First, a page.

On September 9, President Hage Geingob of the Republic of Namibia announced the abolition of passport use for travel between Namibia and Botswana, a move that is considered bold in Africa’s over half-a-century quest for regional integration.
Whilst the African Union is pushing for a ‘visa free Africa’, through the instrumentality of its Free Movement Protocol (FMP) and the African Passport, these two states have taken a more progressive step by adjusting their laws to only require ID cards for citizens of each country to cross the other’s borders. These Southern African neighbours have now recognised their shared identity and common heritage and accordingly ditched over a century old artificial border imposed on them by colonial regimes.
Both the FMP and African Passport, which are among the flagship initiatives of Agenda 2063, the strategic framework for Africa’s socioeconomic development, are seeking progressive lowering, and eventual elimination barriers to Africans’ criss-crossing regional borders to visit, trade, live, work, and establish businesses in other countries on the continent, in the spirit of the ‘Africa That We Want’.
In so doing, the two neighbours have proven beyond reasonable doubt, their commitment to the Ubuntu philosophy, the ideals of Pan Africanism and the vision of Africa’s Renaissance as enshrined in Aspiration 2 of Agenda 2063. One of the goals of the Aspiration is “accelerating progress towards continental unity and integration for sustained growth, trade, exchanges of goods, services, free movement of people and capital through establishing a United Africa and fast-tracking economic integration through the implementation of the CFTA.”
In this direction, the African Continental Free Trade Area (AfCFTA), whose operational phase commenced in July 2019, seeks to create a single, liberalized market for goods, services, to be facilitated by free movement of persons in accordance with Agenda 2063’s vision of “An integrated, prosperous and peaceful Africa.” To this end, the the step taken by Namibia and Botswana is premised on the belief that social integration is the strongest enabler of economic integration.
Indeed, the abolishment of visas represents the vision for a borderless Africa which although seem herculean can be achieved through picking of ‘low-hanging fruits’ such as the scrapping of use of passport, coupled with more signatures and ratifications for the FMP, which till date has only been signed by 32 countries and ratified by only 4 (Rwanda, Niger, Mali, and São Tomé and Príncipe).
Due to many concerns by AU Member States, achieving universal ratification of the FMP, or at least, the minimum 15 required for the Protocol to come into force, will not be spontaneous yet, moves such as the one by these two SADC member states is a right step towards achieving the goal of economic liberalisation of the 55-member AU block and the successful realisation of the cherished Africa We Want.
Border-post red tape is a major non-tariff barrier hindering unrestricted movement of goods and free movement of persons. The solution to this persistent and age-long challenge is a One-Stop Border Post (OSBP) concept which refers to “the legal and institutional framework, facilities, and associated procedures that enable goods, people, and vehicles to stop in a single facility in which they undergo necessary controls following applicable regional and national laws to exit one state and enter the adjoining state.”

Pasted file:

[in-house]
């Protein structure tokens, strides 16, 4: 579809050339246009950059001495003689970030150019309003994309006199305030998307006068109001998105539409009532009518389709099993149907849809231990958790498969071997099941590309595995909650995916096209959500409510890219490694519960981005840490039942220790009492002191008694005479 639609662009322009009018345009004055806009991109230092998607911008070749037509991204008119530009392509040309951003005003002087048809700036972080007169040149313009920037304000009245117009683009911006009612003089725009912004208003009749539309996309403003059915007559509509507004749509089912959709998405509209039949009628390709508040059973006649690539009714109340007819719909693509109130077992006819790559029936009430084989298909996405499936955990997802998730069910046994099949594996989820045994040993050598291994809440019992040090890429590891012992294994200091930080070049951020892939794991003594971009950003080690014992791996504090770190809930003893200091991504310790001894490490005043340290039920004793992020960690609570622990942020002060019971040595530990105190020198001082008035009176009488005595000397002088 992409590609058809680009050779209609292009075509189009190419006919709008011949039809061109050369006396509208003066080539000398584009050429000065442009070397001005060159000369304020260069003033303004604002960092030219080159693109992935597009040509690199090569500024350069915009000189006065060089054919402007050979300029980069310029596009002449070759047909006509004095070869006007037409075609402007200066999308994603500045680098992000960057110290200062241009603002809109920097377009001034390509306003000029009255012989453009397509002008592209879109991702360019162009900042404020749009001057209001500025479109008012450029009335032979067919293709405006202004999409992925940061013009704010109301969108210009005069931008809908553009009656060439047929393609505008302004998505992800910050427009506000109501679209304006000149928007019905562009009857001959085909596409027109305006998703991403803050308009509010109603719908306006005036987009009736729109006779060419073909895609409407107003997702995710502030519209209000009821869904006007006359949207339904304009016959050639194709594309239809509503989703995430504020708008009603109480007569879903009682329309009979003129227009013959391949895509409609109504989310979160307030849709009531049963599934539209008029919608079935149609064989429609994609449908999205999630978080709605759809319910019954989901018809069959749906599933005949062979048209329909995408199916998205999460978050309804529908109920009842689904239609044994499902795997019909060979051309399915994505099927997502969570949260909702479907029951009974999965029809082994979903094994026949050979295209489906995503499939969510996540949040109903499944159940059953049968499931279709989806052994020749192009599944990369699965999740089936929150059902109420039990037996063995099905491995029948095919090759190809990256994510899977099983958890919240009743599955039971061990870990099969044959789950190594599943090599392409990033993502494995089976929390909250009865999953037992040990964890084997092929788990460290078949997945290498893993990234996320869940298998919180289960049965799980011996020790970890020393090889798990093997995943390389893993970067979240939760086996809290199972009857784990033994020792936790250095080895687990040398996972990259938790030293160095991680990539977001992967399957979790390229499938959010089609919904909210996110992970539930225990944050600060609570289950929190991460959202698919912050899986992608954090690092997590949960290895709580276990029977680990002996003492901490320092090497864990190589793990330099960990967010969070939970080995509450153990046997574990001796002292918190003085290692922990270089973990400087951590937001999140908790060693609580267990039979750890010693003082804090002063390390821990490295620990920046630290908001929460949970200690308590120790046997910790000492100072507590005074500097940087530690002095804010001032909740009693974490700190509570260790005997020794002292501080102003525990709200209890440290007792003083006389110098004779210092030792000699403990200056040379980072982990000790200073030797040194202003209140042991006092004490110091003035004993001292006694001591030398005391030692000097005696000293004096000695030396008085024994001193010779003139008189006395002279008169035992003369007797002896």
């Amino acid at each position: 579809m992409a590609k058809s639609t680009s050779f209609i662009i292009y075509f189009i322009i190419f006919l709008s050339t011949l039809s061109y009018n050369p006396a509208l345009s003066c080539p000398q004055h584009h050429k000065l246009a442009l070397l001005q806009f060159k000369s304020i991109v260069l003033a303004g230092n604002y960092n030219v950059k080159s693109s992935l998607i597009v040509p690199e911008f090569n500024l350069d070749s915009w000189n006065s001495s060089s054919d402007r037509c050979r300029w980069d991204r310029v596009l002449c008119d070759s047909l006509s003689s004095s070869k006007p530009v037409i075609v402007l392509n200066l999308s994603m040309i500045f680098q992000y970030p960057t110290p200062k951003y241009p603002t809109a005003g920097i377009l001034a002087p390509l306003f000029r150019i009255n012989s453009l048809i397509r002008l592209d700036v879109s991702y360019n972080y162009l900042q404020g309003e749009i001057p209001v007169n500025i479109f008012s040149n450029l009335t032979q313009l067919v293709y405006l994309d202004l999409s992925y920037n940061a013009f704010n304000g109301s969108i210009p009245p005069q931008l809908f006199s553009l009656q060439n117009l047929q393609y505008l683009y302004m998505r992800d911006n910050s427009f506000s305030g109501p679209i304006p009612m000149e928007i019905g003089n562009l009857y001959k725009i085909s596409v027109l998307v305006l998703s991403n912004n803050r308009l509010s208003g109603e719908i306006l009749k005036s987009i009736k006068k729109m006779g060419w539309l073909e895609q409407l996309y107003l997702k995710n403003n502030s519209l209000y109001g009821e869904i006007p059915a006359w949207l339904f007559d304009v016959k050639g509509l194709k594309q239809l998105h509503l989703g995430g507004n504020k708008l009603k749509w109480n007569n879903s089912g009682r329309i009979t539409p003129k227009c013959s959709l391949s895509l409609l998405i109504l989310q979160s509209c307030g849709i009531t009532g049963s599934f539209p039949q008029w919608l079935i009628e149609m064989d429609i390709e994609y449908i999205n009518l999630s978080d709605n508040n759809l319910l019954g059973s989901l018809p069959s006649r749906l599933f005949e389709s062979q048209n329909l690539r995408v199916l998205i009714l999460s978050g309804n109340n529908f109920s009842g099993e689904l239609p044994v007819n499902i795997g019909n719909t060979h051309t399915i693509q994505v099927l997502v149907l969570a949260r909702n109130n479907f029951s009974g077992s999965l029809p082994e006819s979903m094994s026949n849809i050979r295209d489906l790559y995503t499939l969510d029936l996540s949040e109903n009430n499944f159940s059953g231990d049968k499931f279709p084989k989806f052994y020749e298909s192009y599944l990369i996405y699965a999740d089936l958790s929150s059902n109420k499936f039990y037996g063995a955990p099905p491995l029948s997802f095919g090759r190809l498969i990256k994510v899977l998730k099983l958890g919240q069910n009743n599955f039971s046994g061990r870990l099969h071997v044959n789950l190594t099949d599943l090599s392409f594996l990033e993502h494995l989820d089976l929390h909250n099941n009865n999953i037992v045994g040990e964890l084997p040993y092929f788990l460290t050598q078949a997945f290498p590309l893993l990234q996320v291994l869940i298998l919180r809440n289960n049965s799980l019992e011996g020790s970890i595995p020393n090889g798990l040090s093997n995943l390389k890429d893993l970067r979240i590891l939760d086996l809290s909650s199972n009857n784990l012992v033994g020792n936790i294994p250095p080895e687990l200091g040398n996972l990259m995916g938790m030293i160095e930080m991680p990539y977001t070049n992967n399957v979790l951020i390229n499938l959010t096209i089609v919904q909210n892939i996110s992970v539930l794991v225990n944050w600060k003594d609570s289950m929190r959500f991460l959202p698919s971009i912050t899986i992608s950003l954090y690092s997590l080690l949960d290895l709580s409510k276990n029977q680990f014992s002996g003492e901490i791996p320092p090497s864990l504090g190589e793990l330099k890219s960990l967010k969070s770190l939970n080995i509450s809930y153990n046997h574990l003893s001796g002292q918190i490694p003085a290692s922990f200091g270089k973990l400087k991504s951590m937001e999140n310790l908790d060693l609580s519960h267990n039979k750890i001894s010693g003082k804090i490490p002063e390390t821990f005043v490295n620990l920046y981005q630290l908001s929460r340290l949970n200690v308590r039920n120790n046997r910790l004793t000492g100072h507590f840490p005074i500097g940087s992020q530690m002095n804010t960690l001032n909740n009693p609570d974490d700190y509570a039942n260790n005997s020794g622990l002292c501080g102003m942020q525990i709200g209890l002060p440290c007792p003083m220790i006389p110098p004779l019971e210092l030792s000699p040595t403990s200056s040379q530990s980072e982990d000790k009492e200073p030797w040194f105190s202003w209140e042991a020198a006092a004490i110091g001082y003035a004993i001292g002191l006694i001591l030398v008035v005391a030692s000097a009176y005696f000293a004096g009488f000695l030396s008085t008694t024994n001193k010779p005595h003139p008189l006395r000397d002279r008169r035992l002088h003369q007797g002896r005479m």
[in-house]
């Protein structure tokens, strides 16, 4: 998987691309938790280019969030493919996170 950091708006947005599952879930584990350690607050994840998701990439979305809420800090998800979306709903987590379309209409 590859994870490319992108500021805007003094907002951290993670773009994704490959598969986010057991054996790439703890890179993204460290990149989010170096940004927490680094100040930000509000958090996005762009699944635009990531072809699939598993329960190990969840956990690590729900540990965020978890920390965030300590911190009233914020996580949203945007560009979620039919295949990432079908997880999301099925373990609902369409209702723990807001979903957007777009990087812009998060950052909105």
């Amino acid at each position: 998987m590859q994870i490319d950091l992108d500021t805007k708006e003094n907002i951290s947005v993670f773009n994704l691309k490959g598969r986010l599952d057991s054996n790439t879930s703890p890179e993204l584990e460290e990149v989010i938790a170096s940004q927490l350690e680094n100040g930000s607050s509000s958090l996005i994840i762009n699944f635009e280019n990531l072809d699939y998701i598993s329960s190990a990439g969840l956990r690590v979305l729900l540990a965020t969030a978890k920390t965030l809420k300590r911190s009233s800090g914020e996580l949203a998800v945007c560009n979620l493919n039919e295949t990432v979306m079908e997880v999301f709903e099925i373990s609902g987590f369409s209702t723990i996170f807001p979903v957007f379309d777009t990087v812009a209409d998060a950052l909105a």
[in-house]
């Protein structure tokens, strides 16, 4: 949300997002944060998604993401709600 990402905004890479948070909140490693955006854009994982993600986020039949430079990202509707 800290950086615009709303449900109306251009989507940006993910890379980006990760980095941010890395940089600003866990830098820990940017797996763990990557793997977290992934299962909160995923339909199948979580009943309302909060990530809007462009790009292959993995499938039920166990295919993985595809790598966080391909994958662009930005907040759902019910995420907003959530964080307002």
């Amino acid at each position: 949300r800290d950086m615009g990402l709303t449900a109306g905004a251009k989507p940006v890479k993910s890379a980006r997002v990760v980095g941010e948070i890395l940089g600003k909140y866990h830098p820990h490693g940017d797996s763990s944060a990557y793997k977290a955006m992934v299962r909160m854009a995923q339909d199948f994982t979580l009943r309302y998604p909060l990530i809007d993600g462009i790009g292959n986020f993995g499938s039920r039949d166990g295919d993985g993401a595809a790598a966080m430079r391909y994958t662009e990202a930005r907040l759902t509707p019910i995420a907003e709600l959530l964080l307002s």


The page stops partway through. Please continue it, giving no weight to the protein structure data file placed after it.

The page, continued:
Thus, the Namanga One-Stop Border Post between Kenya and Tanzania remains a blueprint for literal integration. Trade facilitation measures such as modernising border posts and reconfiguring them to improve their functionality is integral to shaving off transit time and will subsequently allow for more coordinated and integrated border-crossings. One of the goals of the AfCFTA is reducing red tape in intra-African trade as rigid migration rules cause border delays which will consequently inhibit the effective implementation of the Agreement.
Pundits believe the Botswana-Namibia visa abolition is likely to have a domino effect on the rest of the SADC region, fostering regional integration. In this direction, AfCFTA state parties should, as part of their national AfCFTA implementation strategies, commit to bilateral agreements with their neighbours aimed at easing barriers to cross-border movement of persons, goods and services. These will compound to communitization and ultimately engender trade liberalization.
The free flow of goods and services will also allow for the transfer of capital and knowledge critical to Africa’s industrialization. Certainly, the AfCFTA is not a stand-alone Agreement, it necessitates the implementation of a cocktail of policies such as the FMP to facilitate the achievement of the desired goals envisioned by the Agreement. Botswana and Namibia have challenged the rest of Africa’s commitment to the vision of a borderless Africa. One wonders, which countries will step up to this challenge?
Thembela Msibi is a youth-inclusion advocate and communications strategist, currently heading the Communications Directorate of the AfCFTA Youth Advisory Council. The views expressed in it are the author’s and do not necessarily reflect African Newspage’s editorial policy.
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